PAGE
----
Pelham was a cartographer - the 1777 image is actually from his most famous American map - and also a Loyalist. He fled Boston for London a month after the Declaration of Independence in order to escape the attacks of thugs.

Anyway, by the time Fuller's house was built Pelham's Island was gone, absorbed into the body of Cambridge, and the lattice of roads was beginning to impose itself on newly made land:

And twenty five years later:

By this time the marshes had been pushed ten blocks to the east, the Grand Junction Railroad was built and running along what would become the boundary of the MIT campus, and Margaret Fuller was dead somewhere off the coast of Long Island.

Friday, December 14, 2007

urban defect: snowjam

It snowed hard in Boston yesterday - about 10 inches starting in the early afternoon - and it was fast falling and poorly predicted. By some unfortunate combination of bad timing and slack preparation a rush hour gridlock developed that crippled surface transportation throughout the city for six hours.

On roads all over eastern Massachusetts prisoner's dilemma scenarios played out with confounding consequences. As traffic thickened then stopped, cars waited through cycle after cycle of changing lights without forward movement. Frustration and impatience compelled some into the intersections. With the precedent set, many broke ranks, stopped ceding legal right of way, drove against one way traffic, piled into breakdown lanes and parking spaces. Exits and intersections clotted completely until the entire network seized. Cars continued to flow into the stagnating soup until the act of starting a trip - leaving parking lots, garages and side streets - became impossible.

  • Beyond a certain level of congestion the rules of the road dissolve. It doesn't take much to push the urban population into acts of immediate self interest, actively thwarting the interests of others
  • Civility evaporates, but not entirely. There wasn't a lot of shouting or blowing of horns. Police were nowhere to be seen, but a few people tried to jump into the breach and direct traffic. With the gridlock fully established though, this accomplished nothing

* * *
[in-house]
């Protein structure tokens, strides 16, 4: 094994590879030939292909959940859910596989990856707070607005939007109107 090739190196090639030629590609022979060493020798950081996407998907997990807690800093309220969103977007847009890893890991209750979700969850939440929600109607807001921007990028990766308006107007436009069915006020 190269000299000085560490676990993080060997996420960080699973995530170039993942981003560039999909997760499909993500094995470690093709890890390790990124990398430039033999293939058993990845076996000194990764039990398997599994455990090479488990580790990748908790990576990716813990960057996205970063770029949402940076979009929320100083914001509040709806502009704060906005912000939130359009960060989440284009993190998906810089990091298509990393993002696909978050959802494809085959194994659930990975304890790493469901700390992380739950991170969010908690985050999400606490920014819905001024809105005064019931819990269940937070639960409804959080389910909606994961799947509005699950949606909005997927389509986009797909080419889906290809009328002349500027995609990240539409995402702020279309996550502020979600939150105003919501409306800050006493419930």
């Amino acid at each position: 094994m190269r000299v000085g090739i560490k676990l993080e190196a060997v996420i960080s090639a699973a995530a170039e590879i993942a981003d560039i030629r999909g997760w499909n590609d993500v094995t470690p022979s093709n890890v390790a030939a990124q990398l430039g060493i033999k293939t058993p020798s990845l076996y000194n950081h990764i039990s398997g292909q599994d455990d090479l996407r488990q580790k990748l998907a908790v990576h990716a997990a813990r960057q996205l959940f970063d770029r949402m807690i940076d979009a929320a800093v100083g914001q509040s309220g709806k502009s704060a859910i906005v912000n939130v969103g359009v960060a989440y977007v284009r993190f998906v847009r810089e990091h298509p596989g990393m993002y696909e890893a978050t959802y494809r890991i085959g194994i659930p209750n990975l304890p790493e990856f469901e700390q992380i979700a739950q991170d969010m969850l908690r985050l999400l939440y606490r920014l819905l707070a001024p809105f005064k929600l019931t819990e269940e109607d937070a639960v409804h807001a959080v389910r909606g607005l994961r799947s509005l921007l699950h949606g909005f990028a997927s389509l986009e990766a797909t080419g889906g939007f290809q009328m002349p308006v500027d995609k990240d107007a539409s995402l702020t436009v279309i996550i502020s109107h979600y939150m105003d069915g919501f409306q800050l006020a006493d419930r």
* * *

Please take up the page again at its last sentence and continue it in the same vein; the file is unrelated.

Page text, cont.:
• The machine can't save us. Once laws are ignored and the social contract has been broken, the inanimate mechanics of traffic control are entirely worthless. It wasn't possible to untangle the knot until pressure began to diminish from the extremities.
  • No leaders, no team. We have no social experience with or preparation for subordinating self interest (at least where transportation is concerned) to a greater whole. People are not trained to pull over and direct traffic. Motorists are not prepared to respect civilians who do.
The experience was not confidence inspiring. When competing individual urgencies get too numerous and intense the fragile nature of the Contract becomes frighteningly apparent. If the sudden need should arise for a mass evacuation of the city, none of us will be able to get out.

Tuesday, December 11, 2007

meat as murder

Maybe you've heard of the Qingping wet market in Guangzhou, China. This was the first market to be permitted by the Communist government in 1979 and until SARS in 2002 it was a notorious but completely legal and public free-for-all. There you could find anything that walked, slithered, swam or flew, pick it out of a cage or a box and have it slaughtered on the spot. Not just pigs, goats and chickens, but rabbits, kittens, dogs, monkeys, snakes, turtles, large insects, rare marsupials - everything and anything.

The thought of noisy market hucksters hacking the heads off kittens for a couple of coins is repugnant and naturally despicable. But don't tag the Chinese as uniquely cruel and villainous just yet.

In the 1880s things weren't so different in Boston. There was a resort then, Tafts, out in Winthrop where the Deer Island sewage treatment plant is now. You could get pretty much anything there too. Tafts would hold huge banquets where thousands of wild birds including owls, plovers, curlews and eagle chicks would be eaten in grotesque quantities. On one occasion Taft staked one thousand dollars on the spot to anyone present able to name an edible North American bird that he could not produce instantly, and had no takers. To top off the feast, he served hundreds of guests hummingbirds "cooked to delectation and tucked into walnut shells."

And this wasn't some haunt of savages. Boston's biggest literary names: Emerson, Holmes, Longfellow, Hawthorne and others, all dined repeatedly at Tafts.